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In Washington, Democrats hope to keep majority

Sat., Oct. 18, 2008

Local outcomes have implications statewide

OLYMPIA – Can the rich get richer? Legislative Democrats hope so.

Sitting atop a double-barreled majority unseen since the late 1970s, ruling Democrats in the statehouse think they can hold or increase that power in 2008.

Scrappy Republicans, however, have their own plans for digging out of a generational low point.

After all, there’s almost no place to go but up, and the GOP is looking to grab the coattails of Republican gubernatorial candidate Dino Rossi, running a tight rematch with incumbent Democrat Chris Gregoire.

Officials say polling shows the economy is hands-down the dominant issue on voters’ minds. Nov. 4 will show who gets punished for that unease: Democrats, who are the local ruling party, or Republicans, whose national leaders have been taking heat during the economic meltdown.

“Everybody has a level of insecurity and anxiety, about what’s coming and where we are, that eats away at people’s confidence,” said Sen. Karen Keiser, D-Kent, chairwoman of the Senate Democratic Campaign Committee.

Legislative races are fought district by district, with unique factors pulling on each race. The net result of all those local races, however, has major implications for statewide policy.

Democrats have controlled both the House and Senate since 2005; they currently hold majorities of 63-35 in the House, and 32-17 in the Senate. That puts Democrats close to having classic supermajorities, the almost mythical two-thirds dominance that allows a ruling party to pursue almost anything it wants.

Democrats are now playing defense on some seats gained in the midterm “blue wave” elections of 2006. Likewise, Republicans hope to roll back some of those Democratic gains, and make their own inroads.

There are 124 legislative elections on the ballot this year – the entire 98-member House and 26 of the 49 Senate seats. Some of the hardest-fought races are in the Senate, where both parties are working hard to protect vulnerable incumbents.

In the 28th District, which includes Lakewood and other areas near the Fort Lewis and McChord military bases, Sen. Mike Carrell, R-Lakewood, is waging a close race with Democrat Debi Srail.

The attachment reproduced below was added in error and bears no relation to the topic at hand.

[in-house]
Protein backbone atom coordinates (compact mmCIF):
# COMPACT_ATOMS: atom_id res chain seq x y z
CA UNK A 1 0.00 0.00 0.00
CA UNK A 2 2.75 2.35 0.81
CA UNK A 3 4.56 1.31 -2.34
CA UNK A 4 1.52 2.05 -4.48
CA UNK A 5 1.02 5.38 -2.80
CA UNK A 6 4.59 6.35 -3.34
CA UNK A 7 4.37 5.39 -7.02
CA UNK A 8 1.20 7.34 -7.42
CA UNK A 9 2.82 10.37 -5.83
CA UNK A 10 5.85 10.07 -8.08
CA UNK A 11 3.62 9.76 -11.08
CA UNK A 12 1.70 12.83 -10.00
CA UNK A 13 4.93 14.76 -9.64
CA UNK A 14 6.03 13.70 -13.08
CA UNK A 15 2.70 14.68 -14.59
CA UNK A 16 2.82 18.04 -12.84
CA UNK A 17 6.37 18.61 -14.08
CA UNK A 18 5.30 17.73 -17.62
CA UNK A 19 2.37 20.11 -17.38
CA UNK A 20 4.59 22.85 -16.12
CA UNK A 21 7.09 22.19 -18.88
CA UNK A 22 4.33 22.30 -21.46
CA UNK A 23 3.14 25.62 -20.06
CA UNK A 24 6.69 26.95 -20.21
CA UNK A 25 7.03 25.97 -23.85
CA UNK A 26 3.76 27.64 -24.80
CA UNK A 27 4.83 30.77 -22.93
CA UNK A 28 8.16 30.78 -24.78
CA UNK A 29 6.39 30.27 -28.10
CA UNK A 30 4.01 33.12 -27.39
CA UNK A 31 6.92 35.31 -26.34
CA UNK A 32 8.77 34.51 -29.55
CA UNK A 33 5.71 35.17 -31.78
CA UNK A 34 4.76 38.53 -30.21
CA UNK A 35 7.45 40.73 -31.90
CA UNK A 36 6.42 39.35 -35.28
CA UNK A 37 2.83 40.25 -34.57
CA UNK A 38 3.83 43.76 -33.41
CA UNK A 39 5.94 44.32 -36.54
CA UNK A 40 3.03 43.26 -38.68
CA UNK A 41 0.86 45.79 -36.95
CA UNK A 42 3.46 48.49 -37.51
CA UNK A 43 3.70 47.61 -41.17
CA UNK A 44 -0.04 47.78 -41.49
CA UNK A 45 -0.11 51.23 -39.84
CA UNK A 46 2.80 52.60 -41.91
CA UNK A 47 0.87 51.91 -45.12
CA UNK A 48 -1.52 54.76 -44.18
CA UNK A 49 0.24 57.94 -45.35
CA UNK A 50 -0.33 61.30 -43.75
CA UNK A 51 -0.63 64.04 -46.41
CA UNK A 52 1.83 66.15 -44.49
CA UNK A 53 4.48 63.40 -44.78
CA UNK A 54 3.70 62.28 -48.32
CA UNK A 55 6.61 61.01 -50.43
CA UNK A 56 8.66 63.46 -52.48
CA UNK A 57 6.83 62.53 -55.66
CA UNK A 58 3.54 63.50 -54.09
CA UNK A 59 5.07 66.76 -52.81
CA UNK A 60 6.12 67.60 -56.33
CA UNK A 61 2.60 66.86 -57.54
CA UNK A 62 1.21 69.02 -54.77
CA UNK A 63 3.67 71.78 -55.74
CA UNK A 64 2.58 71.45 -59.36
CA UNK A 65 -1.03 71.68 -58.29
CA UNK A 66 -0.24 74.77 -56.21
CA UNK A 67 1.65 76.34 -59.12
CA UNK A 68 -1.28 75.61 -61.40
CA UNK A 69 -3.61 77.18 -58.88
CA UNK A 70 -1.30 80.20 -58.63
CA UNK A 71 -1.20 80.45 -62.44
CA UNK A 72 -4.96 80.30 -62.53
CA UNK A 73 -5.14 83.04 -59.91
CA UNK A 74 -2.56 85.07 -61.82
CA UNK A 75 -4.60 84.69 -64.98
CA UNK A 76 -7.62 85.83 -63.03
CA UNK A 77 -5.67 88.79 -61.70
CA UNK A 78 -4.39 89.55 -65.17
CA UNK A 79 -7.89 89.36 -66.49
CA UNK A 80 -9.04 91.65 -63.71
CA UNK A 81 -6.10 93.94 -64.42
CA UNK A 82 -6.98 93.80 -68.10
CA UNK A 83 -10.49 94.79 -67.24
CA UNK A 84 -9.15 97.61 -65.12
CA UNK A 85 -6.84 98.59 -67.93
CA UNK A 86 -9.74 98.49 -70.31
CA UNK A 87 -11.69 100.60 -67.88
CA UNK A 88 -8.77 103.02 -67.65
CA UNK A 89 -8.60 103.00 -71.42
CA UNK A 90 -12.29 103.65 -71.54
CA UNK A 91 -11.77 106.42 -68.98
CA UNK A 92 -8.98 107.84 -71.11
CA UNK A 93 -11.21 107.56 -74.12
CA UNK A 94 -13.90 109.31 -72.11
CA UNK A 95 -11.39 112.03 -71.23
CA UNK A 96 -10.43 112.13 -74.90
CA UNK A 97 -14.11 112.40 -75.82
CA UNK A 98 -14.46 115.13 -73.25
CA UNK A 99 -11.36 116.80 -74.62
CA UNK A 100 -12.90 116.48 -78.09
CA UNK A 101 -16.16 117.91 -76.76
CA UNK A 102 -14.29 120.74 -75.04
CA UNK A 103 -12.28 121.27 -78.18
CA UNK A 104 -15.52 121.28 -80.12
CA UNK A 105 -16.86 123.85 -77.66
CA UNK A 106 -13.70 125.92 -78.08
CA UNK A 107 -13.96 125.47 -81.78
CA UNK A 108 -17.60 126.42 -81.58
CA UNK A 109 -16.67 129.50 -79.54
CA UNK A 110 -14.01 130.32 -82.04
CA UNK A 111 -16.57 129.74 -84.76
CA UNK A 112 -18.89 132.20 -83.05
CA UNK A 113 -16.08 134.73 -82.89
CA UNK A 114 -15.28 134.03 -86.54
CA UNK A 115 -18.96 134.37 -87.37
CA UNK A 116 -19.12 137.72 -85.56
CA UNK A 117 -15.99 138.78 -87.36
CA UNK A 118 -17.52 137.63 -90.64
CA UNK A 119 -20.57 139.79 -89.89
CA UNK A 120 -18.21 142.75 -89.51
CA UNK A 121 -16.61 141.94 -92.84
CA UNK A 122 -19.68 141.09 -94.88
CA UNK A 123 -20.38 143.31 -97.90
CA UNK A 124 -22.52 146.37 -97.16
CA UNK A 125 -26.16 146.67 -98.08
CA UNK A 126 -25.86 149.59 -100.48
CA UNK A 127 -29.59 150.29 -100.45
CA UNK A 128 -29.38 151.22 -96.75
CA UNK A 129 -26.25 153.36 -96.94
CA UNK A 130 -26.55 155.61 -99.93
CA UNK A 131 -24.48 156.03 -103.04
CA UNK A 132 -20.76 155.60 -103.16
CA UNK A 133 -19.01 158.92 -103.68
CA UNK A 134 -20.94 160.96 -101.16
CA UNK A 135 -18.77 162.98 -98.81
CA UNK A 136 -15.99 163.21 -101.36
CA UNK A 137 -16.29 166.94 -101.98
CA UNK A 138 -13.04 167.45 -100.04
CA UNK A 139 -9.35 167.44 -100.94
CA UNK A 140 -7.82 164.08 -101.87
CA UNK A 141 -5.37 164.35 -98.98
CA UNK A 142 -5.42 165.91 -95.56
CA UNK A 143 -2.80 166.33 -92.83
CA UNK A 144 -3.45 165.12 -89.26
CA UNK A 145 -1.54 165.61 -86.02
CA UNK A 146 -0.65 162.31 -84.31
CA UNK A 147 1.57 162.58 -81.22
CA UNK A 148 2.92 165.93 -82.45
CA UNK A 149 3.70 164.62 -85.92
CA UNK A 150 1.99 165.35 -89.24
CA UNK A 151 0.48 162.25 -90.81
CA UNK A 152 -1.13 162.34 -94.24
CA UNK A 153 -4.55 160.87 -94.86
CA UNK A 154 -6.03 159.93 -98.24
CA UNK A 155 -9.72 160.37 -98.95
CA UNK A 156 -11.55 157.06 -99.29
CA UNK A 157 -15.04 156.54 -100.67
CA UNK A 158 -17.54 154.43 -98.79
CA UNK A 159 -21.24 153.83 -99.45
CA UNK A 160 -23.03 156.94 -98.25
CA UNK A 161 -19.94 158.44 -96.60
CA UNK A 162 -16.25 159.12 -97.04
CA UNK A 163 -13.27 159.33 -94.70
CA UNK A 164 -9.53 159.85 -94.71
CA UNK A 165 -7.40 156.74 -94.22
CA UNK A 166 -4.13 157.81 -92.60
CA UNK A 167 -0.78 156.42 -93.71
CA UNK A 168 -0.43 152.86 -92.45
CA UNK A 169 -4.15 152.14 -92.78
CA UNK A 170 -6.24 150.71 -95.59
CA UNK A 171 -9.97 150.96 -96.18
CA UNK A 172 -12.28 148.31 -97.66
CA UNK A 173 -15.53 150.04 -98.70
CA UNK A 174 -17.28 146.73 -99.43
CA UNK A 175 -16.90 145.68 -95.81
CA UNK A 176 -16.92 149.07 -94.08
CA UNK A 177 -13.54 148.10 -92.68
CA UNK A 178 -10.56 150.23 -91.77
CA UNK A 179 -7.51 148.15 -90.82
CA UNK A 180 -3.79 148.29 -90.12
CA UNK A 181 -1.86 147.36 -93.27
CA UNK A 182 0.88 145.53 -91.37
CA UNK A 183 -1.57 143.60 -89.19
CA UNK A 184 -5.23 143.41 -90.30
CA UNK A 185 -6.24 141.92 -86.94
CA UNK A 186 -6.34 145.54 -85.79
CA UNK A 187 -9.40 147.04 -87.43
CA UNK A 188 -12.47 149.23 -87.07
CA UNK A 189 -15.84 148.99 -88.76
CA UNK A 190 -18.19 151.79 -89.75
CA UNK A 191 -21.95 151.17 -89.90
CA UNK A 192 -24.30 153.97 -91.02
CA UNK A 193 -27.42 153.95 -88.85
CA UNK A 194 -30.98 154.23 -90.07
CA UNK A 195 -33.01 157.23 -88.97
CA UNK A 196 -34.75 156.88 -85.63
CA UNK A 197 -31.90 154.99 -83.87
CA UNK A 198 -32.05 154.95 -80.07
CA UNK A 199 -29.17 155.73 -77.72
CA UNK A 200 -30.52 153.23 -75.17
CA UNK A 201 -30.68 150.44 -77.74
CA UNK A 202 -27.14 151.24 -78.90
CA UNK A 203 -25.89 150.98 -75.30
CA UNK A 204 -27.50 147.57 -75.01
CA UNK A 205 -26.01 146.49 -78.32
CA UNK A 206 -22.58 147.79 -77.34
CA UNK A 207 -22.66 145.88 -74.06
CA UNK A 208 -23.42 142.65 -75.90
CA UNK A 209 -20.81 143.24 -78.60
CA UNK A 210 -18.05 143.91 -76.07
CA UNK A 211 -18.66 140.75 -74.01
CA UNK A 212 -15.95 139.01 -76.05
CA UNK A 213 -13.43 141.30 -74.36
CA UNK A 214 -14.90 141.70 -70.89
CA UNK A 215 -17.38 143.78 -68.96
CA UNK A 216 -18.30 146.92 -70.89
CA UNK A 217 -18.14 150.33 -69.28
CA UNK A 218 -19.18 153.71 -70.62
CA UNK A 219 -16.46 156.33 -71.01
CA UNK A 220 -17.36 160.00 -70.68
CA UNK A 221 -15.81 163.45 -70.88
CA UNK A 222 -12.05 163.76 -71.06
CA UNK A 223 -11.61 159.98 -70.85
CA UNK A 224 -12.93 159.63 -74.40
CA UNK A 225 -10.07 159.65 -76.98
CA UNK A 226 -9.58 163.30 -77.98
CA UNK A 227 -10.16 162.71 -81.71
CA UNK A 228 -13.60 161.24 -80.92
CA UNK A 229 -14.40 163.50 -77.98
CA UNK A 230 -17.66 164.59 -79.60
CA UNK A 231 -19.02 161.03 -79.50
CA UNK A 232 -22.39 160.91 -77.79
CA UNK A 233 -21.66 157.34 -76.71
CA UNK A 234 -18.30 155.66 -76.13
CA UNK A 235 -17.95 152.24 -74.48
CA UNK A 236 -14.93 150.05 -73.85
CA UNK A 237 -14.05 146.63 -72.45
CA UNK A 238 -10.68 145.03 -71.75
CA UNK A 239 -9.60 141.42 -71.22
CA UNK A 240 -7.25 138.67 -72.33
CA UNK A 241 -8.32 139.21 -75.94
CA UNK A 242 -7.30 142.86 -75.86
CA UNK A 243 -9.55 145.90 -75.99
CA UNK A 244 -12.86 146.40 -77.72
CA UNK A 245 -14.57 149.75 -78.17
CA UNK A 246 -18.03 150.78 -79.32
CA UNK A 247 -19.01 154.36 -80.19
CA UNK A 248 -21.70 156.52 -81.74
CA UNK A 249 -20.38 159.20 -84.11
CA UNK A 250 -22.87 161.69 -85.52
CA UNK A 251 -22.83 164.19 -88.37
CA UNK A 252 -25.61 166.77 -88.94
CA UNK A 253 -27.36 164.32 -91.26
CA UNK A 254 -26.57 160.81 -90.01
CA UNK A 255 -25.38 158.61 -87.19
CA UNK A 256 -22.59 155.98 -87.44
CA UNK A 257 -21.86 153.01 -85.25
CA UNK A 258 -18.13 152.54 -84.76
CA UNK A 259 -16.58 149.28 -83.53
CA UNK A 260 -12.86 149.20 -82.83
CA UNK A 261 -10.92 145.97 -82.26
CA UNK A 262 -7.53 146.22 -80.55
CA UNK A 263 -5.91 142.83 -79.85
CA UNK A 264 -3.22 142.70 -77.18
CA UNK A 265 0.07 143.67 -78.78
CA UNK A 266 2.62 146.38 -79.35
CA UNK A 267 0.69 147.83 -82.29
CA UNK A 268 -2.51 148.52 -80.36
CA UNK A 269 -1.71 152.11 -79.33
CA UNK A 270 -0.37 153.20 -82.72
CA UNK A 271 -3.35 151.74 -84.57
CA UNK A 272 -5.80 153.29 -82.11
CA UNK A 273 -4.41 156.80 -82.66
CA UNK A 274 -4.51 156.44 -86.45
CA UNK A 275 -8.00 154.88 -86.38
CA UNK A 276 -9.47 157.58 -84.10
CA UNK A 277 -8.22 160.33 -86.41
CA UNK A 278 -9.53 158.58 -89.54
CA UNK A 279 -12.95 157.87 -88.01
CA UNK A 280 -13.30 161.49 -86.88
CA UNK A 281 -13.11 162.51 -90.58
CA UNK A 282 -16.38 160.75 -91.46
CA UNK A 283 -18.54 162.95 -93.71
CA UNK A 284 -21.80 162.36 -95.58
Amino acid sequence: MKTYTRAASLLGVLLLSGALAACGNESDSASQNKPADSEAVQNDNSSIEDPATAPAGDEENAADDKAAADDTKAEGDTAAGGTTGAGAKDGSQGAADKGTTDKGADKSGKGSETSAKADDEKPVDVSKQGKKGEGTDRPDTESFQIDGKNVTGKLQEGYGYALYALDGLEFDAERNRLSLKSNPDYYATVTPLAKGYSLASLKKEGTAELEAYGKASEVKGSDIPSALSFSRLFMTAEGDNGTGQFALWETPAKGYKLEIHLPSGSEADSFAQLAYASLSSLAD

Both have backgrounds in teaching. Srail got within about 3 percentage points of Carrell in the Aug. 19 primary, and Democrats have sponsored hard-hitting attack mailers against Carrell – one features a casket sitting next to a mound of dirt, criticizing a Carrell position on health coverage for mammograms.

Republicans are on offense in the 10th District, which includes all of Island County and parts of Snohomish and Skagit counties.

The GOP hopes to take out influential Sen. Mary Margaret Haugen, D-Camano Island, chairwoman of the Senate Transportation Committee. Haugen is facing Republican Linda Haddon, a former county planning commissioner.

Other notable Senate races include:

•Sen. Don Benton, R-Vancouver, against Democrat David Carrier, a part-time economics instructor who is involved in nonprofit organizations.

•Sen. Jim Kastama, D-Puyallup, against Republican Michele Smith, a legislative assistant to GOP House members.

In the House, both parties are predicting they’ll pick up a handful of seats.

They’re largely battling over freshman lawmakers and seats opened by recent retirements. One notable challenge to a longer-serving incumbent is the race pitting Rep. John Ahern, R-Spokane, against Democrat John Driscoll, who directs a nonprofit health care organization.

Demographics are shifting in Ahern’s Spokane-area 6th District, a longtime GOP stronghold. Republicans are trying to regain that foothold by knocking off freshman Rep. Don Barlow, D-Spokane, who in 2006 became the first Democrat to win a House seat in the district in decades. He is facing Republican challenger Kevin Parker, a coffee-shop owner.

Incumbent Rep. Glenn Anderson, R-Fall City, could have a surprising challenge on his hands against Democrat David Spring, a teacher and former business owner. Spring had been largely unknown, even to establishment Democrats, but came within about 2 percentage points of Anderson in the primary.

In a wrinkle spawned by the new “top two” primary, some general election contests feature two candidates from the same party. Among the hottest are races for House seats in the Seattle area, featuring all-Democrat tickets.

Democrats Reuven Carlyle and John Burbank are vying to replace 36th District Rep. Jim McIntire, D-Seattle, who is running for state treasurer.

Likewise, Democrats Scott White and Gerry Pollet are competing for the 46th District seat vacated by retiring Rep. Helen Sommers, D-Seattle.


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